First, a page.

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Christian Music - Reviews, News, Interviews


  • reviewed by Andree Farias Copyright Christianity Today International
  • 2003 1 Jun
Sounds like … a less industrial rock version of Skillet mixed with the post-grunge sounds of Lifehouse, Seventh Day Slumber, and 12 StonesAt a Glance … ableit it's derivative sound, Jonah33's ministry- minded debut is impressive and passionate, and a right fit for the audience to which it seeks to appeal

The testimony of Jonah33's vocalist and lead lyricist Vince Lichlyter is something we've heard before: a rebellious young man far from his parents' home gets a taste of life and dabbles in all the sin-ridden bounties the world has to offer, only to come back home and find Jesus, vowing to dedicate his life to ministry. Sounds familiar, right? In the case of Vince, though his old life has long resided in the past, the location where his days as a prodigal unfolded is something he takes pride in, as it was highly influential in the sound his future venture, Jonah33, would forge. Seattle was such a place, the iconic mecca that saw the genesis of grunge greats like Nirvana and Pearl Jam.

The influence of these two bands comes through tamely on Jonah33's eponymous debut for Ardent Records, a one-man effort that was originally recorded by Vince with the help of outside players and the direction of in-house producer Skidd Mills, renowned for his previous work with Clear, Skillet, and All Together Separate. After the project was recorded, Ardent played the right cards to sign Lichlyter, added a couple of extra tracks to the already existing batch of songs, and rounded out the band's lineup with a couple of recruited members, thus bringing the biblically-named outfit into existence.

The result is an impressive, youth-oriented set that, aside from pleasing fans of the early '90s Seattle rock scene, should easily appeal to fans of Lifehouse's harder-edged moments and the big choruses of Skillet, sans the electronic industrial rock touches. The Skillet comparison is particularly fitting, considering John Cooper and his wife Korey had a hand in writing the three tunes that closed out the recording sessions for Jonah33's debut. The mortuary opener, "Watching You Die," is one such tune, depicting God's disillusion with our own self-inflicted death and his desire for us to realize that our blood is on him, that his death saves us from our own.

Already a Top 10 hit at Christian rock radio, the first single, "All For You," starts out with an industrial ambiance not unlike (you guessed it) Skillet and an almost conversational vocal that describes the last days of Jesus on Earth, later becoming an explosive, riffy plea begging the listener to understand that they are the only reason for his sacrifice. The recurring theme of death comes back on "Death and the Life," another Cooper- penned track that sounds like something Lifehouse would do if they wrote more blatant Jesus songs, especially due to Vince's high-register, Jason Wade-like vocals and the song's amped-up guitar sound.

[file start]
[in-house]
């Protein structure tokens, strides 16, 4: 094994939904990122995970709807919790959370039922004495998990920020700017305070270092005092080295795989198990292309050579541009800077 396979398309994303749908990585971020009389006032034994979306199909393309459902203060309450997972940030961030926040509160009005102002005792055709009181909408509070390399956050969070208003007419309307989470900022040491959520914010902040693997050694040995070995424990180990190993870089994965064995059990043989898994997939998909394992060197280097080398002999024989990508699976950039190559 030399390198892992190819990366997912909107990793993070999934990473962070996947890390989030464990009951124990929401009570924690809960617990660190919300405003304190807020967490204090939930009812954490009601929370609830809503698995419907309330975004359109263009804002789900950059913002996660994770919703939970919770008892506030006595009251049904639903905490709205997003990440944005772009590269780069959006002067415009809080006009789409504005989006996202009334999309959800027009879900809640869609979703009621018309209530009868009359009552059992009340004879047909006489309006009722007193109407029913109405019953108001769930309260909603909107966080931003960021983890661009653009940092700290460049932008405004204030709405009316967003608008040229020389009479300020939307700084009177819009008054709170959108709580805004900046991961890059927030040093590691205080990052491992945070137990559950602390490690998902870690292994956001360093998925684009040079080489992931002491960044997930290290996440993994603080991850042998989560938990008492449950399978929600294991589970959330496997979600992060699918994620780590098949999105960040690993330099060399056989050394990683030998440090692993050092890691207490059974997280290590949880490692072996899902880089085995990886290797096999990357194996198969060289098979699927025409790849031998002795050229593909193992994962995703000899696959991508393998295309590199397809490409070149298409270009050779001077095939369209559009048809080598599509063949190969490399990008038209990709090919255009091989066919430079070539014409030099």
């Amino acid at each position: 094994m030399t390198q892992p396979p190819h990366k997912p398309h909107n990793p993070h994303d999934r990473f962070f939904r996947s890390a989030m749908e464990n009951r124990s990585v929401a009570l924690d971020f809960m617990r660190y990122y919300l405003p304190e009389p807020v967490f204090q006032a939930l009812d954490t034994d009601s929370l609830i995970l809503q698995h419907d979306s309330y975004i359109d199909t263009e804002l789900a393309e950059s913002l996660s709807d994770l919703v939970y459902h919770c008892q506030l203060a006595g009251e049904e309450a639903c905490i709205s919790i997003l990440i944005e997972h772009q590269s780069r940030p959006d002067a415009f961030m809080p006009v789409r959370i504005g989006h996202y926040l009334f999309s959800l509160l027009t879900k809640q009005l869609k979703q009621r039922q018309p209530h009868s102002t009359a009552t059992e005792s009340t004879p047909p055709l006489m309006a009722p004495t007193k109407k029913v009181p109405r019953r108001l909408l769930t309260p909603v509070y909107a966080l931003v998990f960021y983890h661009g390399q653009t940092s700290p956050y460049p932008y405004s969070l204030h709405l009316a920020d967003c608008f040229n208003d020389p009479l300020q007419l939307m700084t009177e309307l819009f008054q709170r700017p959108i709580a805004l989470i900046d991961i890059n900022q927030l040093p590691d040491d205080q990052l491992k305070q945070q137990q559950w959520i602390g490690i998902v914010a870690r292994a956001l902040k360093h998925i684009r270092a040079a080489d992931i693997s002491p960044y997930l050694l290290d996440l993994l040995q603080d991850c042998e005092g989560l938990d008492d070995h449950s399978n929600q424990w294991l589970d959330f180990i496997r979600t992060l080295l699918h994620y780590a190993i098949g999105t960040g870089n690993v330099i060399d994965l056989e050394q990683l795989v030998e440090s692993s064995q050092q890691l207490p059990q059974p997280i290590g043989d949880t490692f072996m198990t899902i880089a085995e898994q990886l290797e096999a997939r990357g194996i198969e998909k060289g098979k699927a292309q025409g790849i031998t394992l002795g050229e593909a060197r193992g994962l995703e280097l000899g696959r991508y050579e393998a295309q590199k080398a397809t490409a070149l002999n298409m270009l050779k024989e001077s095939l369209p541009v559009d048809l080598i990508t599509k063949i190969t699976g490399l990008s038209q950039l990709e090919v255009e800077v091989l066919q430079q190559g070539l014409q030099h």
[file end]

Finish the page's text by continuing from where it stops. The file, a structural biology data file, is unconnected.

On the ballad front, this album has a handful of well-written slow numbers that provide a nice balance to the album, considering the number of high-energy rockers on it. "Faith Like That" is an emotive rock ballad based on Hebrews 11 that recounts the story of those Bible patriarchs who had the faith to move mountains, and it expresses Vince's yearning for a faith that strong. The anthemic "God of My Life" is a terrific worship declaration a la Skillet's "You Are My Hope" (sense the pattern?), and the reason for the similarity is that Korey Cooper wrote the song, imbuing it with enough singability and drive to help it become a youth group worship staple. More surprising is "Working Man Hands," which is a well-written call to be missionaries in a dying world, summed up nicely in the line, "God forbid that I should stand before You/on that day, with unblemished hands."

Some details about this album aren't so bright, like the piano-driven "Who Am I," which seeks to become the typical show-closing, commit-your-life-to-God song, complete with a prayerful lyric and a lighters-in-the-air feel not unlike Kutless's equally recyclable "Saved." And although the scorching track "All That Matters," with its sophomoric proclamation of devotion "Everything is trash compared to knowing who You are," sounds honest and heartfelt, it somehow violates the unwritten rule of using the word trash when addressing God. Not too poetic, indeed.

Now that Jonah33 is a full-fledged band and is getting ready to hit the touring circuit—they already joined GRITS and Justifide on last year's Scream Tour—we can only hope that the blistering riffage and studio-perfect rock sound of their debut can be replicated in a live setting. Teens will certainly love their sound and will no doubt benefit from the wayward son testimony of front man Vince Lichlyter, a man whose main goal is to share the gospel of Jesus with others. Though flashy and well made, the music is just the means of communicating that message in this case.